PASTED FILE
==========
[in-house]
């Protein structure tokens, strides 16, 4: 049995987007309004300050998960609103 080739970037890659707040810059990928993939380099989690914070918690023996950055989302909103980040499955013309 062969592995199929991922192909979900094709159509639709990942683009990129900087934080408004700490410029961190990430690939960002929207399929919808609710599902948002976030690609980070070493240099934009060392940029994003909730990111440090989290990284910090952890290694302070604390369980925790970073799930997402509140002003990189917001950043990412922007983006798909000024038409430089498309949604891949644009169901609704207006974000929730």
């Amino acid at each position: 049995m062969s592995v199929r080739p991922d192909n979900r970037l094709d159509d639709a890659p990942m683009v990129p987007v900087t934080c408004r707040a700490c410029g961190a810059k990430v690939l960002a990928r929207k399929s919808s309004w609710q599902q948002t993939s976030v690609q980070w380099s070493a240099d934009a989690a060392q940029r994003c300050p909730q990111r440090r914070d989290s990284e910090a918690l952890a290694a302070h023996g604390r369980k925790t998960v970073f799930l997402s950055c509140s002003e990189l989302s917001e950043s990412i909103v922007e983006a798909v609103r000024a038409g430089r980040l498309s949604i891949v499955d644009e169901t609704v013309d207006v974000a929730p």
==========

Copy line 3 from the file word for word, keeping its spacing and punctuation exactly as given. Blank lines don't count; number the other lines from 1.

């Amino acid at each position: 049995m062969s592995v199929r080739p991922d192909n979900r970037l094709d159509d639709a890659p990942m683009v990129p987007v900087t934080c408004r707040a700490c410029g961190a810059k990430v690939l960002a990928r929207k399929s919808s309004w609710q599902q948002t993939s976030v690609q980070w380099s070493a240099d934009a989690a060392q940029r994003c300050p909730q990111r440090r914070d989290s990284e910090a918690l952890a290694a302070h023996g604390r369980k925790t998960v970073f799930l997402s950055c509140s002003e990189l989302s917001e950043s990412i909103v922007e983006a798909v609103r000024a038409g430089r980040l498309s949604i891949v499955d644009e169901t609704v013309d207006v974000a929730p």